Therefore, the bids obtained from conventional means minimize the risk of the number and magnitude of design changes after the bid. If, however, DB is the direction the project is going to go, where do you draw the line in the effort made in the prebid design?CONCLUSION: For more complex and expensive construction projects there does not seem to be a distinct advantage for Design-Build over conventionally built projects unless the reduction of the contract project administrative duties is preferred by the Owner. Cost control factors are better managed through conventionally driven projects.Provide your comments below.

How to Stabilize Underground Mines

Underground mines are commonly stabilized by filling the void space created by the extracted ore with material. The reason this is done is for the protection of surface structures and landfills from damage as a result of mine collapse of the mine structure some time in the future.


The material placed in these underground mines is filled in from the ground surface, requiring the drilling of injection holes that are typically 50ft to over 300ft deep to reach the mine voids (see Figure 1).

These injection holes are typically spaced from 20 to 75 ft apart. The injected material, called grout, will be made to have various fluidities depending upon its purpose. For example, stiff grouts are used to limit the spread and are thereby used to create a grout “wall” in the mine to contain fluid grout when injected into designated areas to protect the overlying infrastructure.

These projects typically consist of subjacent mines which contain a large volume of void space from mineral extraction. It is not uncommon for quantity of the grout used to stabilize the mine to be on the order of 25,000 to 50,000 cubic yards or more for commercial and industrial projects. Therefore, the grout material costs represents a significant part of the budget of project. Therefore, investigating cost-reducing grout materials can represent significant savings to the project. Also, the deeper the mine, the greater the drilling footage and costs, and therefore, in some cases, ways to reduce the drilling footage can also be cost effective.

Various ways exist to stabilize an underground mine, which involve spot injection grouting to full saturation grouting (see Issue 24). To apply the most cost effective methodology, factors that should be considered include:

• Mine depth,

• Existing mine conditions (e.g., mine gas, flooding, roof rubble, etc.),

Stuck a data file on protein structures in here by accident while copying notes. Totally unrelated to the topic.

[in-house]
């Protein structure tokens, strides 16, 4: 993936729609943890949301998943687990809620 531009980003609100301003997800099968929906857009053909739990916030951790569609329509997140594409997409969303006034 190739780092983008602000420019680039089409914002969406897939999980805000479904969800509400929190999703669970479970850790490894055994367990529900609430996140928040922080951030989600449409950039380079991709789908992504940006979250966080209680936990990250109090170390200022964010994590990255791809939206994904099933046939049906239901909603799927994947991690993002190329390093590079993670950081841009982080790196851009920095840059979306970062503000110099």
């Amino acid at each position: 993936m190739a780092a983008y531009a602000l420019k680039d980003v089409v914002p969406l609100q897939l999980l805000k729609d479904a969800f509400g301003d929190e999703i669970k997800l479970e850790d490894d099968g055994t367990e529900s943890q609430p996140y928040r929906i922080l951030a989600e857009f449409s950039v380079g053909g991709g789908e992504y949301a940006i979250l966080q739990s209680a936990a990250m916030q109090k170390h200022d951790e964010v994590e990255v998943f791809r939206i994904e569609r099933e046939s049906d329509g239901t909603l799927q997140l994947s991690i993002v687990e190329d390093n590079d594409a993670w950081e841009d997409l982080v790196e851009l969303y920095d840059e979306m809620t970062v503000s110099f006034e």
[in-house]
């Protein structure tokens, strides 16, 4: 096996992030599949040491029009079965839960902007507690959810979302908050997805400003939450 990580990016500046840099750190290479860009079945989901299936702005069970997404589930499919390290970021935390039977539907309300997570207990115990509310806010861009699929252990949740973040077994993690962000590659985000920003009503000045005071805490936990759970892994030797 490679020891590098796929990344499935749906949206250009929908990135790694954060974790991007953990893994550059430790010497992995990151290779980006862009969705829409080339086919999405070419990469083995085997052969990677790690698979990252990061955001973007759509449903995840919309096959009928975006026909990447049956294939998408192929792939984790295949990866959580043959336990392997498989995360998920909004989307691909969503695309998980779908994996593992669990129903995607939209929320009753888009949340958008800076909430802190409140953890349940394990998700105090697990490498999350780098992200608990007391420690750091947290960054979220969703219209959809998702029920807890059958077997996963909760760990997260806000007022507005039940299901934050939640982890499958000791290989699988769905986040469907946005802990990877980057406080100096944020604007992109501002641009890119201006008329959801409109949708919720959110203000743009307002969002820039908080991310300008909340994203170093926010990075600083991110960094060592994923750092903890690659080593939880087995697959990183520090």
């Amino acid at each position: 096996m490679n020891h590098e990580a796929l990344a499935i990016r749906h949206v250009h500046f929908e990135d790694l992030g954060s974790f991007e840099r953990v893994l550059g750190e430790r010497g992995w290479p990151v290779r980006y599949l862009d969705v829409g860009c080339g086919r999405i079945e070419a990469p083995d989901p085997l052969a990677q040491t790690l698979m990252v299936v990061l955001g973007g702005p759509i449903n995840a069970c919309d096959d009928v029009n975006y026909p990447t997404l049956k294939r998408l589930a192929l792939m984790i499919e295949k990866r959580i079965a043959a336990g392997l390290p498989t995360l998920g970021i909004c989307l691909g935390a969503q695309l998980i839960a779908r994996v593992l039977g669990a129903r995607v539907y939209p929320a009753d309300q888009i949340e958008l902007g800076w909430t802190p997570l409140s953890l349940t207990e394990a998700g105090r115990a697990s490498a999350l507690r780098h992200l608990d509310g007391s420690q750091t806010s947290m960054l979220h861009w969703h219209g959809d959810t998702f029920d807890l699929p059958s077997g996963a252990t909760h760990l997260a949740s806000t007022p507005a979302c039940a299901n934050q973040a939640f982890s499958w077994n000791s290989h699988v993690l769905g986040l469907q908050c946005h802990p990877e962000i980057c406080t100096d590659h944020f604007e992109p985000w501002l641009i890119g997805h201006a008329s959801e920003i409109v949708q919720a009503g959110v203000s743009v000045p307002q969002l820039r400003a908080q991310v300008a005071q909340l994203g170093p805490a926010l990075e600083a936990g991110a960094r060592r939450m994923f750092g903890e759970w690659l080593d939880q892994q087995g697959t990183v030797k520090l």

• Surface conditions (e.g., existing structures and utilities, site topography, etc.),

• Mine failure mechanism(s) to be mitigated, and

• Acceptable damage threshold of the protected structures(s)

Smart cost effective grout design considering the above factors can save over 50% on the cost.

Effect of Geohazards on Pipelines


When planning a pipe route or evaluating an existing one the associated geohazards along that one should be considered. Those which are most commonly considered geohazards are landsliding, land subsidence from underground mining or karst, and earthquake induced ground motions (i.e., faulting, liquefaction, lateral spreading and landsliding). This can determine whether that investigated route is viable or not. Given the long line reaches, the operator can struggle with determining which areas along the alignment contain the most critical geohazard(s). Whether along a proposed or existing route is best done by a two-phased approach. Phase 1 would identify those geohazard areas that can affect the pipeline during its lifetime, and Phase 2 would identify those geohazard areas which may potentially exceed the operator’s acceptable risk threshold.

The first step when evaluating the vulnerability of the pipeline to a geohazard is the assessment of the event (or occurrence) and severity probabilities (or in other words, what is the chance of a certain magnitude of ground motion). However, even more important is the assessment of the behavior or damage potential of the pipeline to the concerned geohazard movement that could occur during the expected operational lifetime of the line. The key overall assessment here then becomes whether the determined damage potential (occurrence and associated severity probabilities) exceeds the threshold of acceptable exposure level by the operator/owner. Evaluating the damage potential of certain site conditions many times requires numerical analysis in order to account for all the important ground movement, backfill, and pipeline conditions.

For any geohazard condition, the damage analysis should consider the primary modes of pipeline deformation, which are tensile stretching, buckling and bowing (aka upheaval buckling). These pipe deformations are a function of the nature of the ground movement the pipeline is exposed to. For example, significant tensile and compressive deformations can result from differential vertical (settlement) and lateral ground movement perpendicular to the pipeline, as well as, slippage between the ambient backfill and the line from lateral ground movement along the pipe.


Where the risk is deemed too high, there are many ways to mitigate the damage or hazard potential, these include: